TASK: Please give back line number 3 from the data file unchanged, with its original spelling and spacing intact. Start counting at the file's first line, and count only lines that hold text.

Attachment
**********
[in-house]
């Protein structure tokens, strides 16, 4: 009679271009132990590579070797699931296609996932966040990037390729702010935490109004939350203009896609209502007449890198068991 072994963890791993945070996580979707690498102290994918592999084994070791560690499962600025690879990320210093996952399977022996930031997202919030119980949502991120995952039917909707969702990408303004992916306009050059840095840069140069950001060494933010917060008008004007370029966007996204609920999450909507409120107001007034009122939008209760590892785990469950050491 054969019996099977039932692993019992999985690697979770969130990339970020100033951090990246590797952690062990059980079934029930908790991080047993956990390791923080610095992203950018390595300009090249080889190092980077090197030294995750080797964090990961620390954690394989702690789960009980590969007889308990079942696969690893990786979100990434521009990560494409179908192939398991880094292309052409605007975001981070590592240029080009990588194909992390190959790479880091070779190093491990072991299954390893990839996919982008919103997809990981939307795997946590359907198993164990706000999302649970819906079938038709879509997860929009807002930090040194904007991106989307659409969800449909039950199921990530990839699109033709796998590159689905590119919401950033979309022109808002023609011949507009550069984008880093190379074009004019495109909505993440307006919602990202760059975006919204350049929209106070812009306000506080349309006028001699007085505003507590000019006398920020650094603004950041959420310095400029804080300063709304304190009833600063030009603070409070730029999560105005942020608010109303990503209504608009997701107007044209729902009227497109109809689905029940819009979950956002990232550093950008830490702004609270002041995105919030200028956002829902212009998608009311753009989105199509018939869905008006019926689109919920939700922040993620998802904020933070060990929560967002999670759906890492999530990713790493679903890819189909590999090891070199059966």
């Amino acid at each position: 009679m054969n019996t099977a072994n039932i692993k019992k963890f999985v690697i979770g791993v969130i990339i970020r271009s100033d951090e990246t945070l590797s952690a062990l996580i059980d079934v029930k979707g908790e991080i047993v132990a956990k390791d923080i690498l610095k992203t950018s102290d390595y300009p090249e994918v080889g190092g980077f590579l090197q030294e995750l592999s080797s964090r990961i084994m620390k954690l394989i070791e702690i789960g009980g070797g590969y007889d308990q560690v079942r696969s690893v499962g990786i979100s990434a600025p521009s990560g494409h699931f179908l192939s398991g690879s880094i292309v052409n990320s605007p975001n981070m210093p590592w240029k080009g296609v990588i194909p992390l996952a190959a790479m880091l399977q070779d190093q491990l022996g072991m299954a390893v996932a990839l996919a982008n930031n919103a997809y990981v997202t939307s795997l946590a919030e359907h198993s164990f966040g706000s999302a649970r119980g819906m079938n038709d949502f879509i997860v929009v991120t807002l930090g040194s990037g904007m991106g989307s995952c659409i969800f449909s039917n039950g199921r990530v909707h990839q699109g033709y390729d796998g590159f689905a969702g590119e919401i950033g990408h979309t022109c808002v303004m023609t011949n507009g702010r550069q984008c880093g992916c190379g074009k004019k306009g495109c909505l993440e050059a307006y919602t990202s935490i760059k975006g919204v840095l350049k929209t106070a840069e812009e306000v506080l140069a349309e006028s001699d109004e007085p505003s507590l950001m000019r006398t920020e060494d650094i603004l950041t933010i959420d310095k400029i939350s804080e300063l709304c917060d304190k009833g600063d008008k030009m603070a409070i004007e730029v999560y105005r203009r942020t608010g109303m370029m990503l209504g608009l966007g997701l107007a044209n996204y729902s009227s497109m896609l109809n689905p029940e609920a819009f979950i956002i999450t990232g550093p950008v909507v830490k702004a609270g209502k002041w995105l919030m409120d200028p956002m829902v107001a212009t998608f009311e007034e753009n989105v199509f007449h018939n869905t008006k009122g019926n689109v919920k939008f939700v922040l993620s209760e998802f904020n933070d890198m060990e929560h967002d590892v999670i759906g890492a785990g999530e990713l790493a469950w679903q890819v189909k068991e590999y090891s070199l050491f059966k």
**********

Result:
């Amino acid at each position: 009679m054969n019996t099977a072994n039932i692993k019992k963890f999985v690697i979770g791993v969130i990339i970020r271009s100033d951090e990246t945070l590797s952690a062990l996580i059980d079934v029930k979707g908790e991080i047993v132990a956990k390791d923080i690498l610095k992203t950018s102290d390595y300009p090249e994918v080889g190092g980077f590579l090197q030294e995750l592999s080797s964090r990961i084994m620390k954690l394989i070791e702690i789960g009980g070797g590969y007889d308990q560690v079942r696969s690893v499962g990786i979100s990434a600025p521009s990560g494409h699931f179908l192939s398991g690879s880094i292309v052409n990320s605007p975001n981070m210093p590592w240029k080009g296609v990588i194909p992390l996952a190959a790479m880091l399977q070779d190093q491990l022996g072991m299954a390893v996932a990839l996919a982008n930031n919103a997809y990981v997202t939307s795997l946590a919030e359907h198993s164990f966040g706000s999302a649970r119980g819906m079938n038709d949502f879509i997860v929009v991120t807002l930090g040194s990037g904007m991106g989307s995952c659409i969800f449909s039917n039950g199921r990530v909707h990839q699109g033709y390729d796998g590159f689905a969702g590119e919401i950033g990408h979309t022109c808002v303004m023609t011949n507009g702010r550069q984008c880093g992916c190379g074009k004019k306009g495109c909505l993440e050059a307006y919602t990202s935490i760059k975006g919204v840095l350049k929209t106070a840069e812009e306000v506080l140069a349309e006028s001699d109004e007085p505003s507590l950001m000019r006398t920020e060494d650094i603004l950041t933010i959420d310095k400029i939350s804080e300063l709304c917060d304190k009833g600063d008008k030009m603070a409070i004007e730029v999560y105005r203009r942020t608010g109303m370029m990503l209504g608009l966007g997701l107007a044209n996204y729902s009227s497109m896609l109809n689905p029940e609920a819009f979950i956002i999450t990232g550093p950008v909507v830490k702004a609270g209502k002041w995105l919030m409120d200028p956002m829902v107001a212009t998608f009311e007034e753009n989105v199509f007449h018939n869905t008006k009122g019926n689109v919920k939008f939700v922040l993620s209760e998802f904020n933070d890198m060990e929560h967002d590892v999670i759906g890492a785990g999530e990713l790493a469950w679903q890819v189909k068991e590999y090891s070199l050491f059966k």